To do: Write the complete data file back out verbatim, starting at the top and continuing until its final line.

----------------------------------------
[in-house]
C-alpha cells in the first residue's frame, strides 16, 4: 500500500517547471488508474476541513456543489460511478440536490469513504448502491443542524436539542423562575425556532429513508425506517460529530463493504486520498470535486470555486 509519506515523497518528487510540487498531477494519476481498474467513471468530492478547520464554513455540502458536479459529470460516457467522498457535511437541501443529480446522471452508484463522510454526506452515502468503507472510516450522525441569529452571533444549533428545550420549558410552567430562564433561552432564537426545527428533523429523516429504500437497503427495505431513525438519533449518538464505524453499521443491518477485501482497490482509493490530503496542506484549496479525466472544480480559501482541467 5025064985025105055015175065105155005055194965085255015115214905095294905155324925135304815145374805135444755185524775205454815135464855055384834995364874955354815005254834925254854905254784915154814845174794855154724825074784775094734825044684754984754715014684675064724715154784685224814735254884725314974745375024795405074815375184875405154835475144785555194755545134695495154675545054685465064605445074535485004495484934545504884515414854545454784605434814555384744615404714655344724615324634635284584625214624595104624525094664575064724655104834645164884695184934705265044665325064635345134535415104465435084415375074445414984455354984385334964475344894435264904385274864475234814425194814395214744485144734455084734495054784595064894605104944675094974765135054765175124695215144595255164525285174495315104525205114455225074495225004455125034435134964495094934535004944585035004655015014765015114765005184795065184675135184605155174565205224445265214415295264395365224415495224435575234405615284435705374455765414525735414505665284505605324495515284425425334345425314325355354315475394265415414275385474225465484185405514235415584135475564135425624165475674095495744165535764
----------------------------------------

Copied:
[in-house]
C-alpha cells in the first residue's frame, strides 16, 4: 500500500517547471488508474476541513456543489460511478440536490469513504448502491443542524436539542423562575425556532429513508425506517460529530463493504486520498470535486470555486 509519506515523497518528487510540487498531477494519476481498474467513471468530492478547520464554513455540502458536479459529470460516457467522498457535511437541501443529480446522471452508484463522510454526506452515502468503507472510516450522525441569529452571533444549533428545550420549558410552567430562564433561552432564537426545527428533523429523516429504500437497503427495505431513525438519533449518538464505524453499521443491518477485501482497490482509493490530503496542506484549496479525466472544480480559501482541467 5025064985025105055015175065105155005055194965085255015115214905095294905155324925135304815145374805135444755185524775205454815135464855055384834995364874955354815005254834925254854905254784915154814845174794855154724825074784775094734825044684754984754715014684675064724715154784685224814735254884725314974745375024795405074815375184875405154835475144785555194755545134695495154675545054685465064605445074535485004495484934545504884515414854545454784605434814555384744615404714655344724615324634635284584625214624595104624525094664575064724655104834645164884695184934705265044665325064635345134535415104465435084415375074445414984455354984385334964475344894435264904385274864475234814425194814395214744485144734455084734495054784595064894605104944675094974765135054765175124695215144595255164525285174495315104525205114455225074495225004455125034435134964495094934535004944585035004655015014765015114765005184795065184675135184605155174565205224445265214415295264395365224415495224435575234405615284435705374455765414525735414505665284505605324495515284425425334345425314325355354315475394265415414275385474225465484185405514235415584135475564135425624165475674095495744165535764